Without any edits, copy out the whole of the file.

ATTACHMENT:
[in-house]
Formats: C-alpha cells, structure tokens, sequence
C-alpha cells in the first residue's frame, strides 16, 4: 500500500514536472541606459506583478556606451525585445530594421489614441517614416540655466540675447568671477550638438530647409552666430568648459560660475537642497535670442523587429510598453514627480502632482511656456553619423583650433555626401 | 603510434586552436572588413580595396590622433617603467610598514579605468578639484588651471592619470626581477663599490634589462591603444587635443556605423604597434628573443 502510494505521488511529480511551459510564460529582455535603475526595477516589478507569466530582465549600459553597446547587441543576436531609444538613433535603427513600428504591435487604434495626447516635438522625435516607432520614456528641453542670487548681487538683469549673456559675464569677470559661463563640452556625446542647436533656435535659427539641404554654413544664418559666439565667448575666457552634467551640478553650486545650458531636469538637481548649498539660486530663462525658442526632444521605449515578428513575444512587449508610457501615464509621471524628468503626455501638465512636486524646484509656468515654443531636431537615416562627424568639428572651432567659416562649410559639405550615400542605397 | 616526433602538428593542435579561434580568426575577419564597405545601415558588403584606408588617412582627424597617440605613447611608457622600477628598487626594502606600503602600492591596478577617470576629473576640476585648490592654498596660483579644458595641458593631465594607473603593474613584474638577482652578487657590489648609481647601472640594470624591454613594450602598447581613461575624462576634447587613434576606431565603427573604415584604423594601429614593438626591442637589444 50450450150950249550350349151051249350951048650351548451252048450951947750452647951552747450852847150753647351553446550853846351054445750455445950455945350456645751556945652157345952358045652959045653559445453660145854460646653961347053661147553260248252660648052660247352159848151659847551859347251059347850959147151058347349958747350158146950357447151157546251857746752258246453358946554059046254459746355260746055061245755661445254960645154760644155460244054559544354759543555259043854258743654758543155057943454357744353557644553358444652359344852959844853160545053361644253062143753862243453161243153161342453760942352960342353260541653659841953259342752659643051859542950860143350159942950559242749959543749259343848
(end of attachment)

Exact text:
[in-house]
Formats: C-alpha cells, structure tokens, sequence
C-alpha cells in the first residue's frame, strides 16, 4: 500500500514536472541606459506583478556606451525585445530594421489614441517614416540655466540675447568671477550638438530647409552666430568648459560660475537642497535670442523587429510598453514627480502632482511656456553619423583650433555626401 | 603510434586552436572588413580595396590622433617603467610598514579605468578639484588651471592619470626581477663599490634589462591603444587635443556605423604597434628573443 502510494505521488511529480511551459510564460529582455535603475526595477516589478507569466530582465549600459553597446547587441543576436531609444538613433535603427513600428504591435487604434495626447516635438522625435516607432520614456528641453542670487548681487538683469549673456559675464569677470559661463563640452556625446542647436533656435535659427539641404554654413544664418559666439565667448575666457552634467551640478553650486545650458531636469538637481548649498539660486530663462525658442526632444521605449515578428513575444512587449508610457501615464509621471524628468503626455501638465512636486524646484509656468515654443531636431537615416562627424568639428572651432567659416562649410559639405550615400542605397 | 616526433602538428593542435579561434580568426575577419564597405545601415558588403584606408588617412582627424597617440605613447611608457622600477628598487626594502606600503602600492591596478577617470576629473576640476585648490592654498596660483579644458595641458593631465594607473603593474613584474638577482652578487657590489648609481647601472640594470624591454613594450602598447581613461575624462576634447587613434576606431565603427573604415584604423594601429614593438626591442637589444 50450450150950249550350349151051249350951048650351548451252048450951947750452647951552747450852847150753647351553446550853846351054445750455445950455945350456645751556945652157345952358045652959045653559445453660145854460646653961347053661147553260248252660648052660247352159848151659847551859347251059347850959147151058347349958747350158146950357447151157546251857746752258246453358946554059046254459746355260746055061245755661445254960645154760644155460244054559544354759543555259043854258743654758543155057943454357744353557644553358444652359344852959844853160545053361644253062143753862243453161243153161342453760942352960342353260541653659841953259342752659643051859542950860143350159942950559242749959543749259343848